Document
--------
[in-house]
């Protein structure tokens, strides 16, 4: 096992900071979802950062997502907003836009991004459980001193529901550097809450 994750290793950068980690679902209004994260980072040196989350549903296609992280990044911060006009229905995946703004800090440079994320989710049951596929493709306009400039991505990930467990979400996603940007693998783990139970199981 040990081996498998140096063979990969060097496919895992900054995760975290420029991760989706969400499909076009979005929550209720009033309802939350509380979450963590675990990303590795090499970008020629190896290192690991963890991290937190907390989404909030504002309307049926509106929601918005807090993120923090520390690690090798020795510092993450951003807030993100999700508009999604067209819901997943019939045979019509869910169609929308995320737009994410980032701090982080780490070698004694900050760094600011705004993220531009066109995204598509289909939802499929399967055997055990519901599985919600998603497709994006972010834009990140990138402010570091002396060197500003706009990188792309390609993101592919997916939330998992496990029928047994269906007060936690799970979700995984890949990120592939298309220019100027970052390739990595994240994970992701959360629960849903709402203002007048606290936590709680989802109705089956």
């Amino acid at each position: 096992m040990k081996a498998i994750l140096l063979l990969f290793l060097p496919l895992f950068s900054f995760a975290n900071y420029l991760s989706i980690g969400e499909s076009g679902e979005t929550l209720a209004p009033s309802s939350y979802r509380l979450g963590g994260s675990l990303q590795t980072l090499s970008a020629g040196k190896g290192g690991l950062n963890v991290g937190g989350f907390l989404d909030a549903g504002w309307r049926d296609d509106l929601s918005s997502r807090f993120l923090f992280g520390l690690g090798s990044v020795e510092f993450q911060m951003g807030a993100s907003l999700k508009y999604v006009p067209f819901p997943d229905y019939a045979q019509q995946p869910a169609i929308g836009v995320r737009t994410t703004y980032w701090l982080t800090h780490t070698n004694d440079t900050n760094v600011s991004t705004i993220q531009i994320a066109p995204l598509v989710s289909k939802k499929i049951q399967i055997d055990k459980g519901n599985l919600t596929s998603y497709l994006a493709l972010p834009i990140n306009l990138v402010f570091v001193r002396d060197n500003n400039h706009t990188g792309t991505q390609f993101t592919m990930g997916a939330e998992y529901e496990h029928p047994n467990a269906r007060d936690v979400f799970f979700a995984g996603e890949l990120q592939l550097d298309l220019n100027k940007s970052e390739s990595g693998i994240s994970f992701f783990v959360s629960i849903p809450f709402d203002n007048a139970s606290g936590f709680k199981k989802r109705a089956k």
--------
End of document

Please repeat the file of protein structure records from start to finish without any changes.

[in-house]
């Protein structure tokens, strides 16, 4: 096992900071979802950062997502907003836009991004459980001193529901550097809450 994750290793950068980690679902209004994260980072040196989350549903296609992280990044911060006009229905995946703004800090440079994320989710049951596929493709306009400039991505990930467990979400996603940007693998783990139970199981 040990081996498998140096063979990969060097496919895992900054995760975290420029991760989706969400499909076009979005929550209720009033309802939350509380979450963590675990990303590795090499970008020629190896290192690991963890991290937190907390989404909030504002309307049926509106929601918005807090993120923090520390690690090798020795510092993450951003807030993100999700508009999604067209819901997943019939045979019509869910169609929308995320737009994410980032701090982080780490070698004694900050760094600011705004993220531009066109995204598509289909939802499929399967055997055990519901599985919600998603497709994006972010834009990140990138402010570091002396060197500003706009990188792309390609993101592919997916939330998992496990029928047994269906007060936690799970979700995984890949990120592939298309220019100027970052390739990595994240994970992701959360629960849903709402203002007048606290936590709680989802109705089956």
């Amino acid at each position: 096992m040990k081996a498998i994750l140096l063979l990969f290793l060097p496919l895992f950068s900054f995760a975290n900071y420029l991760s989706i980690g969400e499909s076009g679902e979005t929550l209720a209004p009033s309802s939350y979802r509380l979450g963590g994260s675990l990303q590795t980072l090499s970008a020629g040196k190896g290192g690991l950062n963890v991290g937190g989350f907390l989404d909030a549903g504002w309307r049926d296609d509106l929601s918005s997502r807090f993120l923090f992280g520390l690690g090798s990044v020795e510092f993450q911060m951003g807030a993100s907003l999700k508009y999604v006009p067209f819901p997943d229905y019939a045979q019509q995946p869910a169609i929308g836009v995320r737009t994410t703004y980032w701090l982080t800090h780490t070698n004694d440079t900050n760094v600011s991004t705004i993220q531009i994320a066109p995204l598509v989710s289909k939802k499929i049951q399967i055997d055990k459980g519901n599985l919600t596929s998603y497709l994006a493709l972010p834009i990140n306009l990138v402010f570091v001193r002396d060197n500003n400039h706009t990188g792309t991505q390609f993101t592919m990930g997916a939330e998992y529901e496990h029928p047994n467990a269906r007060d936690v979400f799970f979700a995984g996603e890949l990120q592939l550097d298309l220019n100027k940007s970052e390739s990595g693998i994240s994970f992701f783990v959360s629960i849903p809450f709402d203002n007048a139970s606290g936590f709680k199981k989802r109705a089956k």